In a soup pot, sauté turkey on medium high heat with vinegar, stirring constantly with a metal spatula, until chicken is cooked through - about 25 minutes depending on the cut.

Add the celery, carrots, ginger, cabbage, seaweed and spices. Stir well. Add the kale and water. Bring to a boil. Reduce to simmer, cook for 15 minutes, and stir in lemon juice. 

Serve and enjoy!

tetiana-bykovets-1072096-unsplash.jpg

Chickpea Tagine with Buckwheat Pancakes

During the colder months, it's important to warm our bones with healing foods such as soups and stews. This one freezes well, so you can make a double batch to thaw and enjoy at a time when life is busy.

Take a moment to slow down and breathe in the fragrance of these spices as they cook. Native to North Africa, this spice blend and concomitant stew are a wonderful way to boost your immunity and strengthen your digestion while learning about the culinary traditions of another group of people.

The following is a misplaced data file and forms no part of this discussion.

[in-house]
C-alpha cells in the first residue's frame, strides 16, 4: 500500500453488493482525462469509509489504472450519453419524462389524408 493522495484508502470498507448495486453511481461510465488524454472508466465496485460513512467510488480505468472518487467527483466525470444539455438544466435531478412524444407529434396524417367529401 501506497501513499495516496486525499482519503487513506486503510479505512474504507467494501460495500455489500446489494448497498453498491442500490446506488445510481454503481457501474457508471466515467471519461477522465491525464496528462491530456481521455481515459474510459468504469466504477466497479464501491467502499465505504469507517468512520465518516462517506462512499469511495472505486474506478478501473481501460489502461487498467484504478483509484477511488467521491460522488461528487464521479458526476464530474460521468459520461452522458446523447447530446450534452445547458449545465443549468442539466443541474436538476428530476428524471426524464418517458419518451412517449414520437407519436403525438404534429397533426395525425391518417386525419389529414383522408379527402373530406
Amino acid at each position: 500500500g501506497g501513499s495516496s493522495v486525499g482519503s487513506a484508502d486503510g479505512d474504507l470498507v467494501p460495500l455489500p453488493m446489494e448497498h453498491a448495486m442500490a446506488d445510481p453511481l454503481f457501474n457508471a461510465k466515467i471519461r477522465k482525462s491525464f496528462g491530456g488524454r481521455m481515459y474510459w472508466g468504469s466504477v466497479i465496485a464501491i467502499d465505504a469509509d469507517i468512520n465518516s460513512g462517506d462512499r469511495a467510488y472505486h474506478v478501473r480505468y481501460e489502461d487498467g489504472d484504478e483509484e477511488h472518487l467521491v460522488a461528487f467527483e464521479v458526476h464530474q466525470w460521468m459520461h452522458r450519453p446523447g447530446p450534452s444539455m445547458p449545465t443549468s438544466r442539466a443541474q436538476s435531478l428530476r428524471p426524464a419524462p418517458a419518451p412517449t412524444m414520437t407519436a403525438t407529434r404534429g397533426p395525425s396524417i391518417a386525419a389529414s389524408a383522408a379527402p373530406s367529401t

Tagine refers to the earthernware pot in which this dish is traditionally cooked. Records of this dish date back to the 9th century CE.

Chickpea Tagine

You will need:

  • 3 tablespoons olive oil

  • 1 teaspoon each: cumin, coriander, turmeric, fenugreek

  • ½ teaspoon each: cinnamon, cardamom, black pepper, salt

  • 1 cup chopped onions

  • 3 cloves garlic, minced

  • 3 cups chicken or vegetable broth

  • One 15 ounce can chopped tomatoes

  • 1 large sweet potato (about 1 pound), peeled and cut into 1/2-inch pieces

  • 1 15 ounce can no-salt-added garbanzo beans (also known as chickpeas), rinsed and drained OR 2 cups cooked chickpeas

  • 1 tablespoon lemon juice

Heat olive oil in a soup pot over medium heat until hot. Add onion and cook about 5 minutes or until beginning to brown and stick to the pan. Add garlic and cook until fragrant.